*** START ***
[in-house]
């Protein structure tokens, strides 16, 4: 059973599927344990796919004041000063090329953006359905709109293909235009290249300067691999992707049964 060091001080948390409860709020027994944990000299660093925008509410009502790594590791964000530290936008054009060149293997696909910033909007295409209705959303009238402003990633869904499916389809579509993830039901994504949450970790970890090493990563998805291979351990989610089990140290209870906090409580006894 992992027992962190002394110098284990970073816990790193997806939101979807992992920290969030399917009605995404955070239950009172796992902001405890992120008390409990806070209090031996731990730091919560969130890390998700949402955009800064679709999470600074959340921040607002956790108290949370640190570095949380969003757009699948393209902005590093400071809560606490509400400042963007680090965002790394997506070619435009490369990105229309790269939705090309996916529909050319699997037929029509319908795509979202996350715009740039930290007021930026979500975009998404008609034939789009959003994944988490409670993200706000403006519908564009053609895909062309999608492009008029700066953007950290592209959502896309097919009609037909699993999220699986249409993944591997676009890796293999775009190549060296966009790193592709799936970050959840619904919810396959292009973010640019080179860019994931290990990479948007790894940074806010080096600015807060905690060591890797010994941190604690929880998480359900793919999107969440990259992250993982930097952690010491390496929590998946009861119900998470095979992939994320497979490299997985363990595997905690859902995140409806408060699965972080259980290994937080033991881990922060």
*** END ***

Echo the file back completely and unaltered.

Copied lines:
[in-house]
């Protein structure tokens, strides 16, 4: 059973599927344990796919004041000063090329953006359905709109293909235009290249300067691999992707049964 060091001080948390409860709020027994944990000299660093925008509410009502790594590791964000530290936008054009060149293997696909910033909007295409209705959303009238402003990633869904499916389809579509993830039901994504949450970790970890090493990563998805291979351990989610089990140290209870906090409580006894 992992027992962190002394110098284990970073816990790193997806939101979807992992920290969030399917009605995404955070239950009172796992902001405890992120008390409990806070209090031996731990730091919560969130890390998700949402955009800064679709999470600074959340921040607002956790108290949370640190570095949380969003757009699948393209902005590093400071809560606490509400400042963007680090965002790394997506070619435009490369990105229309790269939705090309996916529909050319699997037929029509319908795509979202996350715009740039930290007021930026979500975009998404008609034939789009959003994944988490409670993200706000403006519908564009053609895909062309999608492009008029700066953007950290592209959502896309097919009609037909699993999220699986249409993944591997676009890796293999775009190549060296966009790193592709799936970050959840619904919810396959292009973010640019080179860019994931290990990479948007790894940074806010080096600015807060905690060591890797010994941190604690929880998480359900793919999107969440990259992250993982930097952690010491390496929590998946009861119900998470095979992939994320497979490299997985363990595997905690859902995140409806408060699965972080259980290994937080033991881990922060």